Endomagnetics has received UK Government funding to explore the clinical feasibility of applying its magnetic sentinel lymph node (SLN) technology for detecting melanoma cancer.
The grant is part of the first round of funding provided by the Medical Research Council (MRC) and the Technology Strategy Board, under the joint £180m Biomedical Catalyst programme.
As part of the programme, Endomagnetics will work in collaboration with King's College London and Guy's and St Thomas' Hospital, UK, to deliver the project, as well as conduct a clinical study.
The clinical study is designed to demonstrate the potential market size and identify any modifications to the technology required for optimal application to the melanoma cancer.
Endomagnetics' magnetic technology, including the CE-marked SentiMag instrument and Sienna+ magnetic tracer material, overcome the disadvantages of the current radioisotope-based technique, including limited availability, poor workflow and issues of handling and exposure to radiation.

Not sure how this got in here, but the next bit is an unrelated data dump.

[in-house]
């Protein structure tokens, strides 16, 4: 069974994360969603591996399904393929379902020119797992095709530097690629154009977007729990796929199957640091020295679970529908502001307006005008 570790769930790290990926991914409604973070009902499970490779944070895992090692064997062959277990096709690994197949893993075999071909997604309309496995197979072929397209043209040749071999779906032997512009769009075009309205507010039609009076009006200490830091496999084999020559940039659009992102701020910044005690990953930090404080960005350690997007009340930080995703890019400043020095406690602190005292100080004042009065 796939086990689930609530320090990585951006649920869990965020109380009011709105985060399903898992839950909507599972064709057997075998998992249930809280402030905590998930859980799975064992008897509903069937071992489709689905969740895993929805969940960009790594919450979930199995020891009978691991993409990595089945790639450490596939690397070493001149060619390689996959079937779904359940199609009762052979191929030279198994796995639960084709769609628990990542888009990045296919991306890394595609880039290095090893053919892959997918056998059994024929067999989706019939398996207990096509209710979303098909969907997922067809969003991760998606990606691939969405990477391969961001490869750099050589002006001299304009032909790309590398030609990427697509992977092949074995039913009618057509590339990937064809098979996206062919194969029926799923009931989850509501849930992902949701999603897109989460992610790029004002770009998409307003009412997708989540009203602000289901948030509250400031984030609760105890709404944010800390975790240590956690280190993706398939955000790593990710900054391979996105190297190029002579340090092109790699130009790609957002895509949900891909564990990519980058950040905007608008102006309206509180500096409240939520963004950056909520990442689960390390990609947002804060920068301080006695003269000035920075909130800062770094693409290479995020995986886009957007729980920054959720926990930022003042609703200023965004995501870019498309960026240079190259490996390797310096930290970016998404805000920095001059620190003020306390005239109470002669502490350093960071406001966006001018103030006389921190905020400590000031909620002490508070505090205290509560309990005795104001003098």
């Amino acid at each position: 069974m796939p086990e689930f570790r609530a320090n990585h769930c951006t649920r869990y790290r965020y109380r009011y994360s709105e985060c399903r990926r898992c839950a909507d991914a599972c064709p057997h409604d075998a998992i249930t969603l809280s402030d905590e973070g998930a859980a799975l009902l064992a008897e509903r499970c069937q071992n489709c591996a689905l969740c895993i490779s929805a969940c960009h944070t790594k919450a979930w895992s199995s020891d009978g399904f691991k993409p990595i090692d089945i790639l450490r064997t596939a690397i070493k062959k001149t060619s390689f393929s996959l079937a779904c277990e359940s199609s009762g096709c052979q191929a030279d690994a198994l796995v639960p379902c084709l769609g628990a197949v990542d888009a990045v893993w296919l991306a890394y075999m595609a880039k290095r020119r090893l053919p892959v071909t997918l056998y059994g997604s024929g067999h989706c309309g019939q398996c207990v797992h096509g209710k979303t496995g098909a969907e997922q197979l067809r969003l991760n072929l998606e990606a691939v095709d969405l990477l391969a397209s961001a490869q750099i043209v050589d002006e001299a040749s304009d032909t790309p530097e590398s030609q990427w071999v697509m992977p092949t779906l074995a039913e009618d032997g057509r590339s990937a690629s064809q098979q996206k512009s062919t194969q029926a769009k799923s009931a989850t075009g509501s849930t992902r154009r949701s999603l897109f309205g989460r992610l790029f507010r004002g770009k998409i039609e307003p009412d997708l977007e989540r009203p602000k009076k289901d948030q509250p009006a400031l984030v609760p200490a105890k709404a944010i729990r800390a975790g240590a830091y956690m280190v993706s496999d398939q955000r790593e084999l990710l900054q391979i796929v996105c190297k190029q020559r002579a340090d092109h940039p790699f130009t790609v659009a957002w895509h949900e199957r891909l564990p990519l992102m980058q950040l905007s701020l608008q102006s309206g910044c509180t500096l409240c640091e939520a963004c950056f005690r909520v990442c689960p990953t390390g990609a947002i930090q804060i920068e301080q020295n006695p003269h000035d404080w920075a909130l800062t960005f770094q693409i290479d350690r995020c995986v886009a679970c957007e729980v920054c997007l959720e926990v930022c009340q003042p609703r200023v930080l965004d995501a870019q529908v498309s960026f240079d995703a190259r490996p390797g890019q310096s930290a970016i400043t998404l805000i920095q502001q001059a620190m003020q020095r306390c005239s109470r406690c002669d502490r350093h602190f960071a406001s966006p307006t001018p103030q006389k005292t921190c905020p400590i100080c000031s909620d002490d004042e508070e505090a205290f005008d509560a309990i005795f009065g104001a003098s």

To confirm equivalence to the radioactive techniques, the multicentre NIHR-adopted trial is underway in the UK and the Netherlands, according to the company.
Dr. Eric Mayes, Endomagnetics CEO, said the company has always planned to extend the application of its technology into other cancer areas such as melanoma and colorectal cancers.
"This funding comes at just the right time for us to accelerate the programme," Mayes added.
David Bott, Technology Strategy Board innovation programmes director, said: "We are delighted to make these first funding awards through the Biomedical Catalyst, which will help bridge the funding gap between the development of a new idea and investment by the market in a new drug or technology, and provide effective support for the best life science opportunities arising in the UK."